Deville Cohen’s video, sculpture and performance works visualize an attempt to understand one’s immediate reality through metaphorical environments that undulate between function and fantasy. They reveal the confusion and absurdity in systems of representation that define our daily activities. Strategically, he uses and subverts the emptiness of the black box—typically used in theater—as a backdrop to all of his works. He sees immense narrative potential in mundane objects and has the unique ability to transform them into magical characters. There is a capricious and irrational logic generated by Cohen’s work: performers struggle to participate in the impossible tasks assigned to them. Sets, characters, and props become entangled in psychic dramas saturated with humor, desire and anxiety.
Last year, I was lucky to see Cohen’s first staged production, ‘UNDERLINE’, which was commissioned for the Munich Biennial at the Deutsche Oper Berlin. In ‘UNDERLINE’, pink cotton candy blows up from its machine, becoming a whimsical extension of a dancer’s arm, and stacks of orange traffic cones shift to characters in a Sisyphean task. ‘UNDERLINE’ sends the viewer on a surreal journey to the boundaries of imagination, while reflecting on human limitations.
Stephanie von Behr: How does the role of fantasy play out in your art practice?
Deville Cohen: I often cull from science fiction or fantasy source materials. The storyboard and structure of ‘UNDERLINE’ is based on my interpretation of several key notions from the book ‘Flatland’ (1883) by E.A. Abbott. I am interested in the novel’s concepts, such as mysterious appearances, physical violence, perception management, body images, and limitations, rather than its storytelling elements. The characteristics of cotton candy, as a sculptural material, represent for me the mysterious appearance of the three dimensional sphere into the two dimensional flatland; the body being waxed is related to instances of physical violence that appear in the book; the pile of traffic cones and yoga balls is my version of geometric progression; and the architecture of the Amusement Park’s stylized ride represents an artificial and controlled environment. Once I abstract and translate notions into my system, I structure them into a new formation of inner relationships with their own logic. At this point, I can leave the source material behind since it is inherently contained in the vocabulary of the piece. I am more invested in my application of the translated notions to the fantasy I am creating.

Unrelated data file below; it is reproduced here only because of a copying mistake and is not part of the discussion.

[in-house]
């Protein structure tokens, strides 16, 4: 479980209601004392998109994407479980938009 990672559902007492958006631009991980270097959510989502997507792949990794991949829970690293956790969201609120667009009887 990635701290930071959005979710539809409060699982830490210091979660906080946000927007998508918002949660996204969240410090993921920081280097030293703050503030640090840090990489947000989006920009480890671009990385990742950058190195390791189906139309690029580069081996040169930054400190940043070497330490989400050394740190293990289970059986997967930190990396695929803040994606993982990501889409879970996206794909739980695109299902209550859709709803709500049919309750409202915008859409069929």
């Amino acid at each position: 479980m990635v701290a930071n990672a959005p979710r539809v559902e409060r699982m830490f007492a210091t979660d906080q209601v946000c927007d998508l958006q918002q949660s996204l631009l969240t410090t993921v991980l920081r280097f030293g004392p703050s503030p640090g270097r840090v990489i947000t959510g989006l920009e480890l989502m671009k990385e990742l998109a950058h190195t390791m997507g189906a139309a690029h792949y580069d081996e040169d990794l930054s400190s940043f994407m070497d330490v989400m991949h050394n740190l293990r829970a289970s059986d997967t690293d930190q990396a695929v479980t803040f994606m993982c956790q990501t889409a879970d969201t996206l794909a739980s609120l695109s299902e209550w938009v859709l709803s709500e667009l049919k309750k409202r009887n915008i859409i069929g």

SvB: Abstraction plays a big role in your work but you manage to distill concepts without losing substance. How do you direct your dancers and musicians to embody abstraction?
DC: For ‘UNDERLINE’ I created a name for my staging and direction method: “Music Theater as Kinetic Sculpture”. The stage became an extension of my studio and everything turned into a material to sculpt with. This approach was not only applied to the sculptural sets and props, but also to the way I was working with the performers, the musical instruments, and the music itself. The function of the performer’s strict actions were to serve as human operators of a kinetic sculpture. They transformed the physical elements on stage in order to visually depict the scenes. Four dancers and four musicians were constantly busy with visual and sonic actions to the music and instrument design of the composer Hugo Morales. Their entire energy was invested in creating representations that were exterior to their bodies. This lack of hierarchy between image, sound, body or object concentrated the piece into a hermetic system, from which I could then manipulate it from the outside as one object: a kinetic sculpture composed of layered materials and elements. The performers were often frustrated and exhausted when they could not find themselves, as performers or individuals, within this insurmountable structure. As we progressed in the process, they managed to master and control the elements in the constructed environment and suddenly could create temporary islands of “liberation”. As liberated individuals, within those few seconds throughout the piece, they could apply and exhibit their own form of subjectivity through personal techniques and aesthetics.